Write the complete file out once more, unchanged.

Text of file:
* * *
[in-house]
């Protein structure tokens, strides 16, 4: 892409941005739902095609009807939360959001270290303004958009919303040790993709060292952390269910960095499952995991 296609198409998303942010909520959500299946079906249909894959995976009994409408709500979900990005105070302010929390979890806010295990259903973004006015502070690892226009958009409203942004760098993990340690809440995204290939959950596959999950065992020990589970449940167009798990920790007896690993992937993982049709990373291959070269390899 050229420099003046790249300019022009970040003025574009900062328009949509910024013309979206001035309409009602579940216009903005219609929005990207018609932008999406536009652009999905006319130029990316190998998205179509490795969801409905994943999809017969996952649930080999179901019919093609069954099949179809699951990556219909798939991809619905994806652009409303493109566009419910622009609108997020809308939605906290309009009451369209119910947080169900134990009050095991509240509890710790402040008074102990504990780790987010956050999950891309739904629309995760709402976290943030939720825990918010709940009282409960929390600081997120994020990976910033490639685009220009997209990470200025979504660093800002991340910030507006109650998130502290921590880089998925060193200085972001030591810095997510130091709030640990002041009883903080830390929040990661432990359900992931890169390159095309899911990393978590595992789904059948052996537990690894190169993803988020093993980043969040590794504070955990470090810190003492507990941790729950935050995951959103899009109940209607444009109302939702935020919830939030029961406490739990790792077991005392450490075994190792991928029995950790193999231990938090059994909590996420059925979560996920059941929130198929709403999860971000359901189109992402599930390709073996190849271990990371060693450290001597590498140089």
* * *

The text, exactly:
[in-house]
């Protein structure tokens, strides 16, 4: 892409941005739902095609009807939360959001270290303004958009919303040790993709060292952390269910960095499952995991 296609198409998303942010909520959500299946079906249909894959995976009994409408709500979900990005105070302010929390979890806010295990259903973004006015502070690892226009958009409203942004760098993990340690809440995204290939959950596959999950065992020990589970449940167009798990920790007896690993992937993982049709990373291959070269390899 050229420099003046790249300019022009970040003025574009900062328009949509910024013309979206001035309409009602579940216009903005219609929005990207018609932008999406536009652009999905006319130029990316190998998205179509490795969801409905994943999809017969996952649930080999179901019919093609069954099949179809699951990556219909798939991809619905994806652009409303493109566009419910622009609108997020809308939605906290309009009451369209119910947080169900134990009050095991509240509890710790402040008074102990504990780790987010956050999950891309739904629309995760709402976290943030939720825990918010709940009282409960929390600081997120994020990976910033490639685009220009997209990470200025979504660093800002991340910030507006109650998130502290921590880089998925060193200085972001030591810095997510130091709030640990002041009883903080830390929040990661432990359900992931890169390159095309899911990393978590595992789904059948052996537990690894190169993803988020093993980043969040590794504070955990470090810190003492507990941790729950935050995951959103899009109940209607444009109302939702935020919830939030029961406490739990790792077991005392450490075994190792991928029995950790193999231990938090059994909590996420059925979560996920059941929130198929709403999860971000359901189109992402599930390709073996190849271990990371060693450290001597590498140089």